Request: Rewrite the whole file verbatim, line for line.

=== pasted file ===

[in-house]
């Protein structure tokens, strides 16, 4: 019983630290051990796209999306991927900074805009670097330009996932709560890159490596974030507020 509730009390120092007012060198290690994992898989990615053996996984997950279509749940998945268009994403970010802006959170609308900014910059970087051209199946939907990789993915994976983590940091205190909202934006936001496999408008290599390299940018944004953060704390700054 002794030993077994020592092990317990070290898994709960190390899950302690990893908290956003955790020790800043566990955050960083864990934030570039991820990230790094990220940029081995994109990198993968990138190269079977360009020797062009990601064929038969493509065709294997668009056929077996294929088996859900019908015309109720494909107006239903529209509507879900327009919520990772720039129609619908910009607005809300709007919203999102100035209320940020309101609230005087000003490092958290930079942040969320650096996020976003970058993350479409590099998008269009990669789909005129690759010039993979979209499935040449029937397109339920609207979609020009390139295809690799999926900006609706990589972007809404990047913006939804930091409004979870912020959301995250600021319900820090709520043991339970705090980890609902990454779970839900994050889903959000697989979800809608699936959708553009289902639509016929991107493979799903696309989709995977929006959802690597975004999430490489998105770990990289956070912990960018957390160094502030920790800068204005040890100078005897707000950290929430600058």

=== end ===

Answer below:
[in-house]
């Protein structure tokens, strides 16, 4: 019983630290051990796209999306991927900074805009670097330009996932709560890159490596974030507020 509730009390120092007012060198290690994992898989990615053996996984997950279509749940998945268009994403970010802006959170609308900014910059970087051209199946939907990789993915994976983590940091205190909202934006936001496999408008290599390299940018944004953060704390700054 002794030993077994020592092990317990070290898994709960190390899950302690990893908290956003955790020790800043566990955050960083864990934030570039991820990230790094990220940029081995994109990198993968990138190269079977360009020797062009990601064929038969493509065709294997668009056929077996294929088996859900019908015309109720494909107006239903529209509507879900327009919520990772720039129609619908910009607005809300709007919203999102100035209320940020309101609230005087000003490092958290930079942040969320650096996020976003970058993350479409590099998008269009990669789909005129690759010039993979979209499935040449029937397109339920609207979609020009390139295809690799999926900006609706990589972007809404990047913006939804930091409004979870912020959301995250600021319900820090709520043991339970705090980890609902990454779970839900994050889903959000697989979800809608699936959708553009289902639509016929991107493979799903696309989709995977929006959802690597975004999430490489998105770990990289956070912990960018957390160094502030920790800068204005040890100078005897707000950290929430600058």